Muslims celebrate end of Ramadan
BY SARAH ZAVALA Correspondent August 30, 2011 7:46PM
Principal Imam Sheik Jamal Saied leads the Eid prayers, marking the end of Ramadan, in Toyota Park stadium to accommodate the nearly 15,000 or so in attendance in Bridgeview, IL on Tuesday August 30, 2011 | Matt Marton~Sun-Times Media
Updated: August 31, 2011 12:00PM
Amera Rabah said the Muslim holy month of Ramadan is “a beautiful month.”
But that doesn’t mean the Oak Lawn woman doesn’t look forward to the day it ends.
Rabah and thousands of others filled Toyota Park on Bridgeview on Tuesday to pray and then take part in Eid, a celebration that marks the end of the Muslim month of fasting.
During Ramadan, which lasts for 29 or 30 days depending on the lunar cycle, Muslims around the world fast from dawn to sunset. They refrain from eating, drinking, smoking and sexual relations. This year, because Ramadan fell during the summer with its longer days, the fasting periods also were longer.
“It’s very challenging,” said Rabah, 24, who said she has been participating since she was 7. “Some years are more challenging than others. But that is the whole point of the month, to see what you would sacrifice.”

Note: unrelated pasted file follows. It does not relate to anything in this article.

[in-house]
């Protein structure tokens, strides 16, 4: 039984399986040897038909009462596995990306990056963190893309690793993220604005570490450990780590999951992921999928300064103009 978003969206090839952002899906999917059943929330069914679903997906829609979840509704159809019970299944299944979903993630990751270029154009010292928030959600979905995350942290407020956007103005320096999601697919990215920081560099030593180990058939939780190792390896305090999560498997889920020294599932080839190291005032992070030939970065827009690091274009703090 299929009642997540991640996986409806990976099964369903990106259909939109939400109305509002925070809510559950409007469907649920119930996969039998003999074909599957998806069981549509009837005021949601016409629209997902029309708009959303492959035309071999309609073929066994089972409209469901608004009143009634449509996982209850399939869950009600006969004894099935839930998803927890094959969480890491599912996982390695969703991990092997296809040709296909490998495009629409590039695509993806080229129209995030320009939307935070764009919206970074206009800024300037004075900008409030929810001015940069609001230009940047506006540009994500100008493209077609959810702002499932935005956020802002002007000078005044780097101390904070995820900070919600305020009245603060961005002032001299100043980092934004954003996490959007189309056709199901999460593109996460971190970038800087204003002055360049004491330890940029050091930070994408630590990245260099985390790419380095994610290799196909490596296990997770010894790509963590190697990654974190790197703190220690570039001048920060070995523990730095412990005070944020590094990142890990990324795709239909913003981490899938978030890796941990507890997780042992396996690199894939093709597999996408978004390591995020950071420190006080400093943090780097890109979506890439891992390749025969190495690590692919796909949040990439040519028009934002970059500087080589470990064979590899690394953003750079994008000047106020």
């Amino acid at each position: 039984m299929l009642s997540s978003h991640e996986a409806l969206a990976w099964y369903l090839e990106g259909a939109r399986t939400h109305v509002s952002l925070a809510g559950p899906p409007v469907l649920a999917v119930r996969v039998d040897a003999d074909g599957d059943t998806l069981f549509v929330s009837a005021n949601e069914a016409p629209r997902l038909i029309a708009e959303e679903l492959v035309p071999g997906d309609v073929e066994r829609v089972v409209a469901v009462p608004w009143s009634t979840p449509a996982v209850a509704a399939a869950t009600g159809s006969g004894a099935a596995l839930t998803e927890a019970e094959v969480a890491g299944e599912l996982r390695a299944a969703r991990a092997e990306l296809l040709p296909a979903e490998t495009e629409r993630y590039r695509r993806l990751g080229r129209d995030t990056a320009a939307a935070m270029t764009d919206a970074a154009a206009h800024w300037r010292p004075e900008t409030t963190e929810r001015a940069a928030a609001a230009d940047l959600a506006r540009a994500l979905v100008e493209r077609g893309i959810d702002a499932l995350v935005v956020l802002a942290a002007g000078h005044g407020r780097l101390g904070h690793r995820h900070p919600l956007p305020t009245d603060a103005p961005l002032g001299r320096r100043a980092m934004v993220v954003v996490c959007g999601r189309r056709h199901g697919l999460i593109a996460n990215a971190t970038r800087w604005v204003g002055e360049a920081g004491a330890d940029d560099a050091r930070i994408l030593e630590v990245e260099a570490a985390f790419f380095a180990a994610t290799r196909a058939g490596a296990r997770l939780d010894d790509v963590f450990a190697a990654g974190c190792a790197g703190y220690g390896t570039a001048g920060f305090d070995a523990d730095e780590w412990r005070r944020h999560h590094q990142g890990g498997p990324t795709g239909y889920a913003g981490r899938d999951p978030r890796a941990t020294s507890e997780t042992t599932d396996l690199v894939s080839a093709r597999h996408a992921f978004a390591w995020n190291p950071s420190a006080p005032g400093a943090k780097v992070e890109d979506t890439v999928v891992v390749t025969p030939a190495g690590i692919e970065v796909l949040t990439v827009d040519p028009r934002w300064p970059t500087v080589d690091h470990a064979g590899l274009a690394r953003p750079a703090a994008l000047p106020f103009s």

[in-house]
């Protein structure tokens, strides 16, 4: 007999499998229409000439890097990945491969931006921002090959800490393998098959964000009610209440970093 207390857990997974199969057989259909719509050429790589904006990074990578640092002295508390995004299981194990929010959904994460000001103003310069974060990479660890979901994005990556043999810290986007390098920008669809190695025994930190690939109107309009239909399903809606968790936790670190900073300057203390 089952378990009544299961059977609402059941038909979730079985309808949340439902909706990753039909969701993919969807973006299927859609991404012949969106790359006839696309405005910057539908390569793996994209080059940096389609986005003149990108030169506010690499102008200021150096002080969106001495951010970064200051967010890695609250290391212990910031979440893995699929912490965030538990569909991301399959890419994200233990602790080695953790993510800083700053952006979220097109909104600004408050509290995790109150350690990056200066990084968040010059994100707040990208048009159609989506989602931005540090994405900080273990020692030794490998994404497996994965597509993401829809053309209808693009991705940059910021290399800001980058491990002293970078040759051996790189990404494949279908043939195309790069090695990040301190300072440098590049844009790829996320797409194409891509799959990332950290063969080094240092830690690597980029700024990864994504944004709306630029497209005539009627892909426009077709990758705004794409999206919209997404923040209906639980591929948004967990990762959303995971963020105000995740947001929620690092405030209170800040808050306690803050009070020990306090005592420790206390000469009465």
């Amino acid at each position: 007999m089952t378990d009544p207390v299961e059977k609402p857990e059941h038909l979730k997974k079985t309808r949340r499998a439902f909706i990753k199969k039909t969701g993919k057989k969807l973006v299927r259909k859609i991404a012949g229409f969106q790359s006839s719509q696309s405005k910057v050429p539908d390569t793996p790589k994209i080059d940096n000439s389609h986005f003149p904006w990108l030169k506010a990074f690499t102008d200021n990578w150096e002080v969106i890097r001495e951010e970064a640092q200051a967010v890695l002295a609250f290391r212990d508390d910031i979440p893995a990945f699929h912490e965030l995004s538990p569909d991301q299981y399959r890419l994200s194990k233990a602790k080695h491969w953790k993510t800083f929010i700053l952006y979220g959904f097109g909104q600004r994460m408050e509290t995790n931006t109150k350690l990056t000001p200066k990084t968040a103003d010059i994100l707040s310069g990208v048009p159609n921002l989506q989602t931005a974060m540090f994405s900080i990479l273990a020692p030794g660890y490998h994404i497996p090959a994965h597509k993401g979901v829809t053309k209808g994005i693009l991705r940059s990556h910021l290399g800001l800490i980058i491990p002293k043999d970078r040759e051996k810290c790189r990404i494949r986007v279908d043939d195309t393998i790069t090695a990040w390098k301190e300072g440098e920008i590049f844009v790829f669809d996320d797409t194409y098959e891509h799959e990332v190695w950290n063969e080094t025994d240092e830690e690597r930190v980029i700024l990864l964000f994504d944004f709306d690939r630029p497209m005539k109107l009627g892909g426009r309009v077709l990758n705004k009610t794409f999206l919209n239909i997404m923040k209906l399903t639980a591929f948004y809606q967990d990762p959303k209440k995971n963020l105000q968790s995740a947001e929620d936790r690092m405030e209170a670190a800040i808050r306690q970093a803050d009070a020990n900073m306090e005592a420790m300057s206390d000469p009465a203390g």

And the point of Eid is to celebrate after the sacrifices.
“This is the day we wait for (during) the whole month of Ramadan,” she said.
Aligning the outer walls of Toyota Park was a strip of people selling food, clothing, flags and more. There were carnival rides and jump houses for the kids.
Hisham Jaber said he traveled all the way from Peoria with his entire family to celebrate Eid. As they headed into the park, he said the family would pray and “cap off the month of soul-searching and getting closer to God.”
Seham Abdalla, of Oak Lawn, said the month of Ramadan and making sacrifices is not hard for her because she waits for it all year long.
“All year you eat, eat and eat, and this month you make your tummy rest,” Abdalla said.
Abdalla, who is originally from Egypt, said fasting is a way of feeling how a poor person feels.
Naeem Sharif, of Burbank, said Ramadan is about “discipline and sacrifice.”
“Today is a very holy day,” Sharif said. “It is to celebrate the ending of our fasting and a family get-together.”
Faris Hass helped organize the event and worked closely with the Mosque Foundation, an organization formed in 1954 to serve the religious needs of Muslims on Chicago’s South Side and in the south and southwest suburbs. Hass said he expected about 20,000 people at Toyota Park to participate in the group prayer and celebration.
After the group prayer, family members visited with each other and children took in the carnival rides and jump houses.
“Everyone enjoys themselves,” Hass said of the Eid celebration. “It’s peaceful; it’s fun.”